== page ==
Salvation Story

Have Calling; Will Serve

"I had many signs that God used to bring me to where I am today.” by Major Frank Duracher
Darlene Clark

Darlene Clark will always remember a simple craft that instilled in her a distinct calling to spend her life serving in Adult Rehabilitation Centers (ARC) across the USA Eastern Territory. As a member of the “Joyful Intercessors” session of cadets, several events during her training college experience confirmed God’s direction.

“I believe I was called to this ministry during my time at the College for Officer Training (CFOT),” she explains. “Our brigade had been at the ARC in Portland, Maine. Prior to going, I made some wooden discs. I cut off the bark, sanded them by hand, and burned ‘Saved’ on one side and ‘By Grace’ on the other. I oiled them and we used them at a prayer meeting.” 

The little discs were a big hit with everyone and all 33 she had made were distributed. 

One year later, Cadet Clark served her Christmas assignment at the Portland Corps, and she was invited to one of the ARC programs. 

“I went and on New Years Eve, a young man came to me to tell me he was still clean and sober. He remembered our brigade and showed me the little wooden disc he kept all that time.” 

It was at that moment she says she felt God was leading her to ministry in the ARC. 

“I only told one person,” she goes on, “but what a surprise and a blessing when I was commissioned, and my first appointment was to the Philadelphia ARC for one year of administrative training!”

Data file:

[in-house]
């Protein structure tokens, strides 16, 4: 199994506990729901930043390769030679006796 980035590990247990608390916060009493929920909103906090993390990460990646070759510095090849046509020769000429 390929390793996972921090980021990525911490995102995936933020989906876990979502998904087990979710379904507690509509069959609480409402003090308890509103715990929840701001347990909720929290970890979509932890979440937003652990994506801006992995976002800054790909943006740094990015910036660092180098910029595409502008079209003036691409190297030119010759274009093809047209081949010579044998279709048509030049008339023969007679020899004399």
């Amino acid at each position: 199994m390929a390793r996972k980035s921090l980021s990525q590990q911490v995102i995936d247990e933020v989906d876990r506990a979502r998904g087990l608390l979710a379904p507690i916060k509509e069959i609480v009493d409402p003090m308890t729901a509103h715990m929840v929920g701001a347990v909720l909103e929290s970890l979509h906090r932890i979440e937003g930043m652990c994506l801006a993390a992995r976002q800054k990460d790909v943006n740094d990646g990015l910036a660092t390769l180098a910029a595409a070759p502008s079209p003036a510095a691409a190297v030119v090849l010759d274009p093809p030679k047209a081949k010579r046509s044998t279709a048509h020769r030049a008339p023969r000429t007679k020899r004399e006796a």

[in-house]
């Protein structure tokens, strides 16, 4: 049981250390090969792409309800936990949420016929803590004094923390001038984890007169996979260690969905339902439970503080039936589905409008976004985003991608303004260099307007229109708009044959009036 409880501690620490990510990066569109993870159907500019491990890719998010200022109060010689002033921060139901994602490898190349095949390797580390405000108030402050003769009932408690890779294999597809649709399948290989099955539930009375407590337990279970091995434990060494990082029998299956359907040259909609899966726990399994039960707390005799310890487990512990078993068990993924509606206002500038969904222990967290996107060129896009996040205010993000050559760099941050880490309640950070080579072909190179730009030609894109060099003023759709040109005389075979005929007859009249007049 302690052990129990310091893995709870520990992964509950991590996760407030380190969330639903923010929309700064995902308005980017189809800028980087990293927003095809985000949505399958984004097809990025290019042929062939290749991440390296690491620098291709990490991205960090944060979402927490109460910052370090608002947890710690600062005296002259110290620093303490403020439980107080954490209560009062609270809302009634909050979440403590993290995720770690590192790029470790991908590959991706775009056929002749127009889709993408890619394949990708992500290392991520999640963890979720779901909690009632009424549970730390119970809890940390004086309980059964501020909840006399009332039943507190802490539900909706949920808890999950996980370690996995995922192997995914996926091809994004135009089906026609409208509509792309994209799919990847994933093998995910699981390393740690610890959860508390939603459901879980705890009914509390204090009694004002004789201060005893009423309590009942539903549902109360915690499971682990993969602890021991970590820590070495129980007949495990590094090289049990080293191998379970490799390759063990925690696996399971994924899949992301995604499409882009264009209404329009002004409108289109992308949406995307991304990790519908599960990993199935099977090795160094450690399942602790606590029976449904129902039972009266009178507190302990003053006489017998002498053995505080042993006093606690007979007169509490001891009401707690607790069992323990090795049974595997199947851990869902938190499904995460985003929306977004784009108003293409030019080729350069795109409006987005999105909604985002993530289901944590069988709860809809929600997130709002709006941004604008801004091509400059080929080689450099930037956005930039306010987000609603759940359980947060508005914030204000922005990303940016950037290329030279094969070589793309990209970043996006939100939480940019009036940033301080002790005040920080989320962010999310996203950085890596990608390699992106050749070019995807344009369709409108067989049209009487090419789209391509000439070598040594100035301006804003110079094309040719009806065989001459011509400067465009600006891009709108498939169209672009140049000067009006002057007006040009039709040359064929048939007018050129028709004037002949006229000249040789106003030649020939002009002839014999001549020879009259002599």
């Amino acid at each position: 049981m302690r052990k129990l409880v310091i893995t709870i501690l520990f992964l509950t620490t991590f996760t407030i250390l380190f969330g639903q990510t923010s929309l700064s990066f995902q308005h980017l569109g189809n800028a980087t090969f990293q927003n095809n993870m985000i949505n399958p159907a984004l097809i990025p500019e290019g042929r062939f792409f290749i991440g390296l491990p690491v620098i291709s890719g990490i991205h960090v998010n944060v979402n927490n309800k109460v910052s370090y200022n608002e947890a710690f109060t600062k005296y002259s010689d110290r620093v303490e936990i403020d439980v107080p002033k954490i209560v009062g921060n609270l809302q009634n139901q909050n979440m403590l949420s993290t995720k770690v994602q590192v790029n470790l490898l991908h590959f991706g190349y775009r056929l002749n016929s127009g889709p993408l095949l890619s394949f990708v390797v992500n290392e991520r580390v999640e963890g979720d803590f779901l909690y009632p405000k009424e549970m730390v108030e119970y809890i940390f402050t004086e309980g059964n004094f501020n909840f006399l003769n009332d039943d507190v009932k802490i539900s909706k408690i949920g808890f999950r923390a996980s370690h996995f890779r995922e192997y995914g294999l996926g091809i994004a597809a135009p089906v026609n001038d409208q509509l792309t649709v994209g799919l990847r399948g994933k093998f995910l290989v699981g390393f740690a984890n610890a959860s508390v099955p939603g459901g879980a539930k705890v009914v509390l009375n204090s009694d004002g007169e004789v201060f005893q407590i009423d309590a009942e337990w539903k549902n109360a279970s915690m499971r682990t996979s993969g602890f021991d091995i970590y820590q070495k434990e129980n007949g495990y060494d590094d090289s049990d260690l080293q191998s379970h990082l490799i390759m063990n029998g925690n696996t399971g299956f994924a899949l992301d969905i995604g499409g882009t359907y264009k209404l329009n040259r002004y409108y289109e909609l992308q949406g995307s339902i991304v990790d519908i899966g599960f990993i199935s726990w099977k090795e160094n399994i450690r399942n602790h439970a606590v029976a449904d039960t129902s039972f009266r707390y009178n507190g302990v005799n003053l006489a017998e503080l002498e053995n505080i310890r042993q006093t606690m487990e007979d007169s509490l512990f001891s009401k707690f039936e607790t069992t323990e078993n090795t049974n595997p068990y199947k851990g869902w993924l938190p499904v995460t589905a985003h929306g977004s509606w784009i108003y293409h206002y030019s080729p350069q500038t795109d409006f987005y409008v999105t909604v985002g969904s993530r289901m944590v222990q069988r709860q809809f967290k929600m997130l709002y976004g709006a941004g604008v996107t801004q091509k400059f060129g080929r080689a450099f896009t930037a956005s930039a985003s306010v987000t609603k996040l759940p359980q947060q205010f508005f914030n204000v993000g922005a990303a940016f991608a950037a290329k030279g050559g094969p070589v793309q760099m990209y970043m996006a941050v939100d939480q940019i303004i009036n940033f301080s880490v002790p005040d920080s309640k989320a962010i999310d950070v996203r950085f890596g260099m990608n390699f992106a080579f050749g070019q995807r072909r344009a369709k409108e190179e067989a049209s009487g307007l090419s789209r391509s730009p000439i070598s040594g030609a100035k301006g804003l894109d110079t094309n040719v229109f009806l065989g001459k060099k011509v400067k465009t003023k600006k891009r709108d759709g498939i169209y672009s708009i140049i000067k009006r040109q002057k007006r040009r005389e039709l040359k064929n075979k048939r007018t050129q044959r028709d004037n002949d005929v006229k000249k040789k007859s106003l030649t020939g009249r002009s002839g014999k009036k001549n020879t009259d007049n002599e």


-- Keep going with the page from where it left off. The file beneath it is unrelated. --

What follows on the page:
It’s not really surprising that service in The Salvation Army would figure into her life’s work. Before she could remember anything as a toddler, Darlene was brought regularly to The Salvation Army corps in Bath, Maine. In fact, the earliest photo she has of herself happens to be of her at two years old in an Easter dress, attending Sunday school at the corps. 

At age seven, she gave her heart to Jesus. She remembers that day very well. 

“Kneeling at the altar,” Darlene recalls, “I looked up and saw the iconic portrait, hanging behind the pulpit at the back of the platform, of Jesus knocking on the door.” 

That night at home, while everyone was asleep, Darlene crept downstairs and opened the front door of her house, just in case Jesus was there trying to come in. He wasn’t, but her faith in Him began to grow throughout her adolescence.